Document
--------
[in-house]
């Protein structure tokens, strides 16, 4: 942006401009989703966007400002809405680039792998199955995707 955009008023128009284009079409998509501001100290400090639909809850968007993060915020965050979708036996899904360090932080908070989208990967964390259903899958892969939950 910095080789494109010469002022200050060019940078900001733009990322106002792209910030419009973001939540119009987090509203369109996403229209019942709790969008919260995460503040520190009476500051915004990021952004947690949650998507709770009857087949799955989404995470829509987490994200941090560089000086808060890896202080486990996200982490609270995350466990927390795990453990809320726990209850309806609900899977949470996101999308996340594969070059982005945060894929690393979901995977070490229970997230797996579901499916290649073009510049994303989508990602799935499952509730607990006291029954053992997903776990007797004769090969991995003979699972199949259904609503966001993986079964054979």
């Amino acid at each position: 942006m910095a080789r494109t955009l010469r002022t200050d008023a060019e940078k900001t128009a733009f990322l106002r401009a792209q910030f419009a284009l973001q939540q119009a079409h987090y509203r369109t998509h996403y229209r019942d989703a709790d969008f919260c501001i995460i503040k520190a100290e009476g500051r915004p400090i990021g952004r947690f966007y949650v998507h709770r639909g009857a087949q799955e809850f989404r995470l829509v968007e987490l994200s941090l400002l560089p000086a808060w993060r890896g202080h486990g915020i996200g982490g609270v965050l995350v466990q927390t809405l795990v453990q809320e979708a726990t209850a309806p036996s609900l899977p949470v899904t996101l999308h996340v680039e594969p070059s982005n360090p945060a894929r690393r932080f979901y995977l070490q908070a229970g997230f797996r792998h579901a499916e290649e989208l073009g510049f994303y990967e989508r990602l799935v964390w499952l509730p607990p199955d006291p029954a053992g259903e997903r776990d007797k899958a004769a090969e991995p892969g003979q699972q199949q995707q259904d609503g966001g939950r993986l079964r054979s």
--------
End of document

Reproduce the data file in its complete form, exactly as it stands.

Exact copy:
[in-house]
């Protein structure tokens, strides 16, 4: 942006401009989703966007400002809405680039792998199955995707 955009008023128009284009079409998509501001100290400090639909809850968007993060915020965050979708036996899904360090932080908070989208990967964390259903899958892969939950 910095080789494109010469002022200050060019940078900001733009990322106002792209910030419009973001939540119009987090509203369109996403229209019942709790969008919260995460503040520190009476500051915004990021952004947690949650998507709770009857087949799955989404995470829509987490994200941090560089000086808060890896202080486990996200982490609270995350466990927390795990453990809320726990209850309806609900899977949470996101999308996340594969070059982005945060894929690393979901995977070490229970997230797996579901499916290649073009510049994303989508990602799935499952509730607990006291029954053992997903776990007797004769090969991995003979699972199949259904609503966001993986079964054979």
């Amino acid at each position: 942006m910095a080789r494109t955009l010469r002022t200050d008023a060019e940078k900001t128009a733009f990322l106002r401009a792209q910030f419009a284009l973001q939540q119009a079409h987090y509203r369109t998509h996403y229209r019942d989703a709790d969008f919260c501001i995460i503040k520190a100290e009476g500051r915004p400090i990021g952004r947690f966007y949650v998507h709770r639909g009857a087949q799955e809850f989404r995470l829509v968007e987490l994200s941090l400002l560089p000086a808060w993060r890896g202080h486990g915020i996200g982490g609270v965050l995350v466990q927390t809405l795990v453990q809320e979708a726990t209850a309806p036996s609900l899977p949470v899904t996101l999308h996340v680039e594969p070059s982005n360090p945060a894929r690393r932080f979901y995977l070490q908070a229970g997230f797996r792998h579901a499916e290649e989208l073009g510049f994303y990967e989508r990602l799935v964390w499952l509730p607990p199955d006291p029954a053992g259903e997903r776990d007797k899958a004769a090969e991995p892969g003979q699972q199949q995707q259904d609503g966001g939950r993986l079964r054979s």